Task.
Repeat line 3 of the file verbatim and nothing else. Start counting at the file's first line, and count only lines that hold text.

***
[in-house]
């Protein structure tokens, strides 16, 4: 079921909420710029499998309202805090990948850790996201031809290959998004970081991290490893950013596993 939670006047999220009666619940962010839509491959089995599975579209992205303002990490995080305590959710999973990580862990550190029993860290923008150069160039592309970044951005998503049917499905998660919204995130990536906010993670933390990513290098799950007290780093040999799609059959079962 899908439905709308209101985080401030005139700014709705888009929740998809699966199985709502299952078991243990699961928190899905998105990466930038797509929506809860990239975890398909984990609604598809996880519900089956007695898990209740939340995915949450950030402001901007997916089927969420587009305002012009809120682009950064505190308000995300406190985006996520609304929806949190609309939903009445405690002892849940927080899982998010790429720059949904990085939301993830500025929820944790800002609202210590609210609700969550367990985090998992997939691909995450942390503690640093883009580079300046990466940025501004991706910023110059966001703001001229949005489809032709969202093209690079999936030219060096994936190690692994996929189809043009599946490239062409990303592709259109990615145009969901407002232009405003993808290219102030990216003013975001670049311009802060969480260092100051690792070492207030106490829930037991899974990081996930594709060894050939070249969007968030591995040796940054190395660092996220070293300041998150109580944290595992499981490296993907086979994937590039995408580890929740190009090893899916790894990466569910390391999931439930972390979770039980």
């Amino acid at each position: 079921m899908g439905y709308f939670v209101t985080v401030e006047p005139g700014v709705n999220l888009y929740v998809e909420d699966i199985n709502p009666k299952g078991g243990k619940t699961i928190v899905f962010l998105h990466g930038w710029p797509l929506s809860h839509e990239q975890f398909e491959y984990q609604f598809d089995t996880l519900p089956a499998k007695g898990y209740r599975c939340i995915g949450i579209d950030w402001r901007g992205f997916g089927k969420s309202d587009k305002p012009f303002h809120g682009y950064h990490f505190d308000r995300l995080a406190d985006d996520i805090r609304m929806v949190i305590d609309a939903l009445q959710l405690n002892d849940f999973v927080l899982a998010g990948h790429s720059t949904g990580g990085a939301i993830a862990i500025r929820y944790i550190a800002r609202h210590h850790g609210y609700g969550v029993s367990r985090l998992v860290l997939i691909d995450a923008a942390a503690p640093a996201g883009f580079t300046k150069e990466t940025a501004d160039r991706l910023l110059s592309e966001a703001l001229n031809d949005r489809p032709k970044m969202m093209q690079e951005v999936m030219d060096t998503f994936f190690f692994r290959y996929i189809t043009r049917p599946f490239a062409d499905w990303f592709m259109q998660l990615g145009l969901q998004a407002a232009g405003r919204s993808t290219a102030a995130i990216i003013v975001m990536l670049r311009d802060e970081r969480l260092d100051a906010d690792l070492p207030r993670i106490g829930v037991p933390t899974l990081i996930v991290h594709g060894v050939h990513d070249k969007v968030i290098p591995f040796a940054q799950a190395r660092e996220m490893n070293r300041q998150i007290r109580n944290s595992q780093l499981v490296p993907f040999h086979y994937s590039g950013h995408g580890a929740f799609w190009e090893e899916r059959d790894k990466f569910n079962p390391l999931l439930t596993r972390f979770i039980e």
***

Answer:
């Amino acid at each position: 079921m899908g439905y709308f939670v209101t985080v401030e006047p005139g700014v709705n999220l888009y929740v998809e909420d699966i199985n709502p009666k299952g078991g243990k619940t699961i928190v899905f962010l998105h990466g930038w710029p797509l929506s809860h839509e990239q975890f398909e491959y984990q609604f598809d089995t996880l519900p089956a499998k007695g898990y209740r599975c939340i995915g949450i579209d950030w402001r901007g992205f997916g089927k969420s309202d587009k305002p012009f303002h809120g682009y950064h990490f505190d308000r995300l995080a406190d985006d996520i805090r609304m929806v949190i305590d609309a939903l009445q959710l405690n002892d849940f999973v927080l899982a998010g990948h790429s720059t949904g990580g990085a939301i993830a862990i500025r929820y944790i550190a800002r609202h210590h850790g609210y609700g969550v029993s367990r985090l998992v860290l997939i691909d995450a923008a942390a503690p640093a996201g883009f580079t300046k150069e990466t940025a501004d160039r991706l910023l110059s592309e966001a703001l001229n031809d949005r489809p032709k970044m969202m093209q690079e951005v999936m030219d060096t998503f994936f190690f692994r290959y996929i189809t043009r049917p599946f490239a062409d499905w990303f592709m259109q998660l990615g145009l969901q998004a407002a232009g405003r919204s993808t290219a102030a995130i990216i003013v975001m990536l670049r311009d802060e970081r969480l260092d100051a906010d690792l070492p207030r993670i106490g829930v037991p933390t899974l990081i996930v991290h594709g060894v050939h990513d070249k969007v968030i290098p591995f040796a940054q799950a190395r660092e996220m490893n070293r300041q998150i007290r109580n944290s595992q780093l499981v490296p993907f040999h086979y994937s590039g950013h995408g580890a929740f799609w190009e090893e899916r059959d790894k990466f569910n079962p390391l999931l439930t596993r972390f979770i039980e």